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©1998–2017
Dustin Putman




The Choice  (2016)

Reviewed for TheBluFile.com by Dustin Putman

The Film
2 Stars
(Release Date: May 3, 2016) – If Benjamin Franklin had lived during the early twenty-first century, he may very well have amended his "death and taxes" quote to include a third certainty in life: the annual release of a Nicholas Sparks film adaptation. Movies based on the author's best-sellers have historically been made with varying degrees of success (some of the best include 2002's "A Walk to Remember," 2004's "The Notebook," and 2008's "Nights in Rodanthe"), but at this point they have become so prevalent and their plots so derivative it is easy to guess where each one is headed. "The Choice" plays like a Sparks greatest-hits compilation, from the Meet Cute between sparring opposites attracted to each other, to the initial significant others who are tidily swept aside once our protagonists get together, to the trip to the carnival, to a scene of getting caught in the rain, to the urgent, food-tossing PG-13 sex scene atop the kitchen table, to a third-act accident/disease/tragedy putting our lovebirds' happily ever after in jeopardy.

Loud music and suspicions that her dog has been knocked up by his canine are the catalysts which bring together Wilmington, N.C., neighbors Gabby Holland (Teresa Palmer) and Travis Parker (Benjamin Walker). She is a studious medical student with a doctor boyfriend, Ryan (Tom Welling). He's a country-boy veterinarian who has a way with the ladies. Despite her protestations, Gabby is smitten by Travis, and he with her. Playing hard to get can only last so long before Gabby's defenses are torn down and she must figure out how to break it off easily with Ryan. She has a feeling Travis may be "the one" for her, but as he foreshadows in his opening voiceover narration, the smallest everyday decisions sometimes have the power to change one's life forever.

Directed by Ross Katz (2014's "Adult Beginners"), "The Choice" is a by-the-numbers affair with one major plus: Benjamin Walker (2015's "In the Heart of the Sea") and Teresa Palmer (2013's "Warm Bodies") are an appealing match with comfortable, if not torch-worthy, chemistry. Were they in a screenplay better than the one first-time writer Bryan Sipe has cooked up, all involved might have excelled. Regrettably, this is a film modeled first and foremost on obligations, the characters guided by the invisible strings of a manipulative, shopworn plot that ultimately devises forced melodrama because it has nowhere else of interest to go. Meanwhile, thankless supporting parts are handed to Maggie Grace (2015's "Taken 3"), sporting an unfortunate wig as Travis' sister Stephanie; Alexandra Daddario (2015's "San Andreas"), whose good-hearted Monica is smart enough to finally realize Travis' heart lies elsewhere, and Tom Wilkinson (2015's "Unfinished Business"), as Travis' widower dad and fellow vet Dr. Shep. "The Choice" aims to pull its audience's heartstrings—really, this is its only aim—but each narrative step is so rigidly prefabricated it is difficult to feel much of anything.

Read Dustin's Theatrical Review

Blu-ray Picture/Sound
 A/A-

"The Choice" may grow a bit stale as it follows the tried-and-true Nicholas Sparks formula, but there is nothing negative to say about its lovely, bucolic 1080p transfer. The golden, sun-dappled hues of the North Carolina coast sparkle here, each frame vividly and dimensionally bringing the characters and their beauteous surrounding into the viewers' home theater. This high level of detail and clarity more often than not bleeds over to its 5.1 DTS-HD Master Audio track. "The Choice" is not demo-worthy material—it is dialogue-centric and has little onscreen action to show off to guests—but it is often quite effective in its subtlety. While dialogue may be a tad low within the mix, it is always intelligible and rarely noticeable. Music and other peripheral sound effects provide ambiance in the back speakers, but it is two instances involving thunderstorms where the surrounds kick in, the pouring rain and booms of thunder offering full immersion.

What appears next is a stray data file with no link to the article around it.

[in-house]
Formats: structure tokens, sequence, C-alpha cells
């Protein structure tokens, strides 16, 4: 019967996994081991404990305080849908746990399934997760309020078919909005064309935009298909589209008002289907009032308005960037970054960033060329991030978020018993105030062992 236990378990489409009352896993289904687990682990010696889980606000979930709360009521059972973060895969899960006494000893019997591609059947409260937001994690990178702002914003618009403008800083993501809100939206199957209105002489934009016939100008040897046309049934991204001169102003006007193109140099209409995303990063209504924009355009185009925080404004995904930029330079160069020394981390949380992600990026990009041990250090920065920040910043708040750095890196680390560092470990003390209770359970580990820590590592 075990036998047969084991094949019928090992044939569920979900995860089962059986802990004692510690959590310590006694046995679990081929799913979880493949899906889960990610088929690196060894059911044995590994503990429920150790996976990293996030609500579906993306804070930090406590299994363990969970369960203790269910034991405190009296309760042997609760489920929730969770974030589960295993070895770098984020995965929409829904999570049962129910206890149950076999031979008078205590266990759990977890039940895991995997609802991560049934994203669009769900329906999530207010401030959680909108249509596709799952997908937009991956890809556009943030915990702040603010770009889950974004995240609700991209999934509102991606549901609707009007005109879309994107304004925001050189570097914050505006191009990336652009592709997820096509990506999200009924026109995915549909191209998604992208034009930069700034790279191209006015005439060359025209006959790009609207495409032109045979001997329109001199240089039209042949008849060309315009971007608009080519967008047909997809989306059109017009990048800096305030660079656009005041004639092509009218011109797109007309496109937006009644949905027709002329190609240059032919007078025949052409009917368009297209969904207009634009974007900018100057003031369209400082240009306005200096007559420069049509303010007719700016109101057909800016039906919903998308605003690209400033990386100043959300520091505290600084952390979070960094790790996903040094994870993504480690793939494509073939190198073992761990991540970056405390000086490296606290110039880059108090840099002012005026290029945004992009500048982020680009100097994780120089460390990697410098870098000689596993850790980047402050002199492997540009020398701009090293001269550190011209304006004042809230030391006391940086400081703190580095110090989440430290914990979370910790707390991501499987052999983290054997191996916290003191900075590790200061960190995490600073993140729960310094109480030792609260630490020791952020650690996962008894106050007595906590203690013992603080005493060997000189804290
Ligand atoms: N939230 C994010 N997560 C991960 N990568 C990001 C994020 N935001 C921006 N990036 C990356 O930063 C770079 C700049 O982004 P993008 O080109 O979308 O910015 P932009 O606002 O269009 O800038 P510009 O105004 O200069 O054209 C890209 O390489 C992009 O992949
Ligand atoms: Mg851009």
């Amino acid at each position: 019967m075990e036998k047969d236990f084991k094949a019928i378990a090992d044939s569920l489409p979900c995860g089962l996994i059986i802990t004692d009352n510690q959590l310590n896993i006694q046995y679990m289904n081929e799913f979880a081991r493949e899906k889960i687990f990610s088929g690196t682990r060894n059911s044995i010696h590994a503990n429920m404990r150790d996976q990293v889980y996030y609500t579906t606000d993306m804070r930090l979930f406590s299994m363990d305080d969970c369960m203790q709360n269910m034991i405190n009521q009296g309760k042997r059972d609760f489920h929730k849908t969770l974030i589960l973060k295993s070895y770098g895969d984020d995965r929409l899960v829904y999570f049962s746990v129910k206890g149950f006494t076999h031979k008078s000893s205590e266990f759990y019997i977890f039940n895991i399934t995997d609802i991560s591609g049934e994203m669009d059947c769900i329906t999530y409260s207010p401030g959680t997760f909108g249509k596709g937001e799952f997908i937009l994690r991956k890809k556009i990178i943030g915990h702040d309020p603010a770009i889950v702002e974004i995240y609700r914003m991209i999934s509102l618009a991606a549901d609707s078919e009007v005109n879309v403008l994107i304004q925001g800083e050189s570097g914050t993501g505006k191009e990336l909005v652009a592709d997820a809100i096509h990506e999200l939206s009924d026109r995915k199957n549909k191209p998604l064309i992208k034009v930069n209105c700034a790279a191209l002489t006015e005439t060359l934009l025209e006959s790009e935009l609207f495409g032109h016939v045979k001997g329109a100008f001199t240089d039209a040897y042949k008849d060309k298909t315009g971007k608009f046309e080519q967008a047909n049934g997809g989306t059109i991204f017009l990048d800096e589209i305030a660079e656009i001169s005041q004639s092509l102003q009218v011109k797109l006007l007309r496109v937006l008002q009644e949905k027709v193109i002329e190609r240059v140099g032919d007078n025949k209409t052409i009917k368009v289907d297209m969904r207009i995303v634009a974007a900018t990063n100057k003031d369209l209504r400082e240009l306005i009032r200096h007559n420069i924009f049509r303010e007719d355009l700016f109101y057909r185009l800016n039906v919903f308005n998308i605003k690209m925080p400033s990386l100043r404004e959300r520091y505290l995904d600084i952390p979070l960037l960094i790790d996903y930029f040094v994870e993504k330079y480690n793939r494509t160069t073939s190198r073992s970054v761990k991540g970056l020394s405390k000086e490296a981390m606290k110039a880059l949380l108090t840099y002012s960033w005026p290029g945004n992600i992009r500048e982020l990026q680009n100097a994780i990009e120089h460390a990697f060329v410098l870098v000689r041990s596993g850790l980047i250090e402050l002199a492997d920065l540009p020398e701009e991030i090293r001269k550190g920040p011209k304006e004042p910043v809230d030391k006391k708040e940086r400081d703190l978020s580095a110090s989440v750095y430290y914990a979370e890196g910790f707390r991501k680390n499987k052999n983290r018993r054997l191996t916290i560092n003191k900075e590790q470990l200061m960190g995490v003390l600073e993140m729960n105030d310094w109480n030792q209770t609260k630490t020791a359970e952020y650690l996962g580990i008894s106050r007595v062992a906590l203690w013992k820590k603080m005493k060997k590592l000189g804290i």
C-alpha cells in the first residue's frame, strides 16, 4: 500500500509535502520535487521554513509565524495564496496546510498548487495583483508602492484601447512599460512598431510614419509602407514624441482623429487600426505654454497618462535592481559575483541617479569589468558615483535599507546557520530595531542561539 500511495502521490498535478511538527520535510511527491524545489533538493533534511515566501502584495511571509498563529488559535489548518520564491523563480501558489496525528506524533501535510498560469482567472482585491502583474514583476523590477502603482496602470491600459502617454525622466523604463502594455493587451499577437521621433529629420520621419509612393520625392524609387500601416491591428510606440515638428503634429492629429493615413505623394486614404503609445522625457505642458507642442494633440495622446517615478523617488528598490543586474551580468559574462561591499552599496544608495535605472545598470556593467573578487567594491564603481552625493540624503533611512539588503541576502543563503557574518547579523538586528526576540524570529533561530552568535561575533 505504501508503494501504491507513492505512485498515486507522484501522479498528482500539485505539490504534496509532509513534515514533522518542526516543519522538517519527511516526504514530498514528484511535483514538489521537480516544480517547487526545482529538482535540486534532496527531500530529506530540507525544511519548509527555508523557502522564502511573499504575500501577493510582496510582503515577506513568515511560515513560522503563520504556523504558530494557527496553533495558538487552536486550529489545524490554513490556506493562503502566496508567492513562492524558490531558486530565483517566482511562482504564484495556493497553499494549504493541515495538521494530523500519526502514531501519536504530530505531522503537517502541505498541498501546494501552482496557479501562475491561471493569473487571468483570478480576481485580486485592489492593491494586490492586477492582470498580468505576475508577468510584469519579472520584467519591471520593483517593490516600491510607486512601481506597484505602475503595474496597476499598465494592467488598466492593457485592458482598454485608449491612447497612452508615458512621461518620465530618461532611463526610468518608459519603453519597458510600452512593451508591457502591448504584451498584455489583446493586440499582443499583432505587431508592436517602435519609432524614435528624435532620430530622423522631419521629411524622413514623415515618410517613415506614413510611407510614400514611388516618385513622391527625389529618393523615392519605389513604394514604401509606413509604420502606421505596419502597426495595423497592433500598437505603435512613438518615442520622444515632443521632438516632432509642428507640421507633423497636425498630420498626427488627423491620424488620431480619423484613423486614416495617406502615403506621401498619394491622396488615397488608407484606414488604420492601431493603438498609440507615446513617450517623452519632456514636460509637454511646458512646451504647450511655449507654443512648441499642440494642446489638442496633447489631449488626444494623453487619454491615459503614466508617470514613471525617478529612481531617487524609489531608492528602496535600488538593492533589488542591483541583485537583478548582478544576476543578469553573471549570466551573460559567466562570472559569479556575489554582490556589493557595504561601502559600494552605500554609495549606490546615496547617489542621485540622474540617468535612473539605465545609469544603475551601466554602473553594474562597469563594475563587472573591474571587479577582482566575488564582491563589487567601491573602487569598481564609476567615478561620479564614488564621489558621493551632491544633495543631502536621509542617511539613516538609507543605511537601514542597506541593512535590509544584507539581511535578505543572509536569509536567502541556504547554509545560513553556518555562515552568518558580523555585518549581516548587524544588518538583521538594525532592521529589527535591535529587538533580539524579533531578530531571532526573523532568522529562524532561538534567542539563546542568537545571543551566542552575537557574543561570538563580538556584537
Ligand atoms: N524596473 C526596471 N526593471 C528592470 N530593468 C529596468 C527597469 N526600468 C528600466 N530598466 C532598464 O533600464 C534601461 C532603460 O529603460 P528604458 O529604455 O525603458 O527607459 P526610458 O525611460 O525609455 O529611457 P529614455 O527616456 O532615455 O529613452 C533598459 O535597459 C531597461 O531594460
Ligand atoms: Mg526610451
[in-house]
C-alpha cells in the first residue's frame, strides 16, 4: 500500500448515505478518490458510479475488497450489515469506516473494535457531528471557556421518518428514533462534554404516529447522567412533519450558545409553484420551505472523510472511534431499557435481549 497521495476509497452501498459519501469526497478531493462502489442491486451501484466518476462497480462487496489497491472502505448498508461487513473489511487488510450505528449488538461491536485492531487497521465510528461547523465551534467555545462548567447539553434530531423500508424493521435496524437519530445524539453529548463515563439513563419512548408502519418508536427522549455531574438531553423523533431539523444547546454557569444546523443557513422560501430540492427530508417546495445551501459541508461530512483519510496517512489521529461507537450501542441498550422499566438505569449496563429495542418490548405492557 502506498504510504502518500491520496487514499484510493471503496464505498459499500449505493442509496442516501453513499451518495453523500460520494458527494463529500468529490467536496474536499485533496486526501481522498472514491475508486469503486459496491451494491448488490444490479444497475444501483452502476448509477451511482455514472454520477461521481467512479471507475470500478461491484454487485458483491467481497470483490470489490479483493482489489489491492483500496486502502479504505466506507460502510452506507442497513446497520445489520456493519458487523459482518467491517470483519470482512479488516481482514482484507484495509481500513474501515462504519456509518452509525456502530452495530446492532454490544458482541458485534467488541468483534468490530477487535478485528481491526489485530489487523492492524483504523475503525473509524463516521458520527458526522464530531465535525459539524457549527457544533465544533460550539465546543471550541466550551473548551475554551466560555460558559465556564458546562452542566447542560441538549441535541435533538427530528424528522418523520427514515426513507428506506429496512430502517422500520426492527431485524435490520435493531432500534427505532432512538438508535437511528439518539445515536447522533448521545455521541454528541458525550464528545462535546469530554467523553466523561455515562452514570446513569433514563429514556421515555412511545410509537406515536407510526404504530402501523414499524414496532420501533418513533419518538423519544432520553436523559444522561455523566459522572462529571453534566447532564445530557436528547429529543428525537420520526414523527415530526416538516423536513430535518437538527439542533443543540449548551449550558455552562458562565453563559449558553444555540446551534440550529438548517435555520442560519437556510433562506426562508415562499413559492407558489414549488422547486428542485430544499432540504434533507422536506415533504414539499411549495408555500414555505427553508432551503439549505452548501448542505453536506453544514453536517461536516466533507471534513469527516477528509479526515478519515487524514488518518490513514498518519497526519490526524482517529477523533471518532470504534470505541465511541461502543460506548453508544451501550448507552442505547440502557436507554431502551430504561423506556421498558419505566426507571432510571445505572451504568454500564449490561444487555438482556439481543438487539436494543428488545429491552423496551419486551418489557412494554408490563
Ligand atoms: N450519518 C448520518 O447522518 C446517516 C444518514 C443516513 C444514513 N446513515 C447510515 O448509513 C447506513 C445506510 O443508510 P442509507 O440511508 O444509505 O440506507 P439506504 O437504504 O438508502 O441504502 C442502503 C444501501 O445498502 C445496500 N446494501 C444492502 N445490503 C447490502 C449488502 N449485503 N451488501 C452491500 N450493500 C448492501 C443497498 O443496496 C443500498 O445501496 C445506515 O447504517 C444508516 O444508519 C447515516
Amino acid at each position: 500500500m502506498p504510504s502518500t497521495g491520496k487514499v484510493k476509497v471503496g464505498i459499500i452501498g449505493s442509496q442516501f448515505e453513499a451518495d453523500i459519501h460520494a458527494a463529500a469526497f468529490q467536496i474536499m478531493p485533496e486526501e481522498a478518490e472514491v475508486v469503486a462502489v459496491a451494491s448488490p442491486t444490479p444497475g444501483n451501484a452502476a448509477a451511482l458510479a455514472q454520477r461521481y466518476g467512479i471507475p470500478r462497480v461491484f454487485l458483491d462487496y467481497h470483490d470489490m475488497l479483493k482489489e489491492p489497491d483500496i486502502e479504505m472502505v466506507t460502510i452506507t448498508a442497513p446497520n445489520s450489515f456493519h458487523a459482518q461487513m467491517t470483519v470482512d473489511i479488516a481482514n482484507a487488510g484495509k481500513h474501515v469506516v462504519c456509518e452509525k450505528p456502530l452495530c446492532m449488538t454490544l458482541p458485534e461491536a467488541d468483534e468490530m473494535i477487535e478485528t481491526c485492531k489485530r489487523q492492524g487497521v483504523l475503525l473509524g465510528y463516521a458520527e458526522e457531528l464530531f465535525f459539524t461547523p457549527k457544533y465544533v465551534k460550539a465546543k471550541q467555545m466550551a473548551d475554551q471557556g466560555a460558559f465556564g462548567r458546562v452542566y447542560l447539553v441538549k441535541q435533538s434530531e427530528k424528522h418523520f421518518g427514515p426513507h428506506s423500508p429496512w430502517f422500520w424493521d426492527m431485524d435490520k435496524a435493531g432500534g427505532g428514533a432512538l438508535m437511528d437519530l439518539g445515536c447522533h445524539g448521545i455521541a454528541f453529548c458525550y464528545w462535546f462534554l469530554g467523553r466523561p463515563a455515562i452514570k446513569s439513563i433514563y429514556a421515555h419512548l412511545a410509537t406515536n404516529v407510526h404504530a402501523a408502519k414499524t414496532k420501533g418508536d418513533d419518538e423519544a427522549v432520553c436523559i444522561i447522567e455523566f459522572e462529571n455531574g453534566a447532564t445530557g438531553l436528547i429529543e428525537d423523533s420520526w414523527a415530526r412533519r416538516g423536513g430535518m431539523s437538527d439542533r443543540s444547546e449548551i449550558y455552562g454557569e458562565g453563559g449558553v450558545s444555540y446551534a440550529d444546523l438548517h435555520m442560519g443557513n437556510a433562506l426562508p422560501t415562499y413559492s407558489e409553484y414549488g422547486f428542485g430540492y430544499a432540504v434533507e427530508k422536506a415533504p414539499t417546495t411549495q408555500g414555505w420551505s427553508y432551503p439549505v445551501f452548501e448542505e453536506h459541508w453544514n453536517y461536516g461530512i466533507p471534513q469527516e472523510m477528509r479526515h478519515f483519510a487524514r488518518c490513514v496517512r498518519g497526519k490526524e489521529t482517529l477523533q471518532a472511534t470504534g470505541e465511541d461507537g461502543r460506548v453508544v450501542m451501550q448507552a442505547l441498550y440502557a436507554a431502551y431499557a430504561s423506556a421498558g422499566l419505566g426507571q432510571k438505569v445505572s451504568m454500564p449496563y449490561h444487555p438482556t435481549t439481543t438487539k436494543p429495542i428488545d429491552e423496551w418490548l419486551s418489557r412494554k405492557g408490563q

Blu-ray Features
  • Audio Commentary with director Ross Katz and actor Benjamin Walker
  • "Cinematic Choices: Making The Choice" Featurette (19:20, HD)
  • "Choosing Home: Nicholas Sparks and North Carolina" Featurette (8:53, HD)
  • "Nicholas Sparks with..." Featurette (32:37, HD) – Interviews with director Ross Katz, actor Teresa Palmer and actor Benjamin Walker
  • "Molly & Moby: Choice Dogs" Featurette (5:47, HD)
  • Deleted Scenes (2:47, HD)
Bottom Line
Best-selling author Nicholas Sparks clearly has a devoted fanbase, though the receding box-office returns of his film adaptations signals that his formulaic narratives may be starting to wear out their welcomes. "The Choice" features an attractive cast and pleasant scenery, but not much to set it apart from countless other like-minded romances. Lionsgate's Blu-ray release looks gorgeous and is filled with many quality special features (I loved the sit-downs between Sparks and key cast and crew). For fans, this is definitely the way to see the film and comes recommended. For those who have grown weary of Sparks, it would be wise to rent—preferably on a lazy weekend afternoon.

Buy Now at Amazon

© 2016 by Dustin Putman
Dustin Putman

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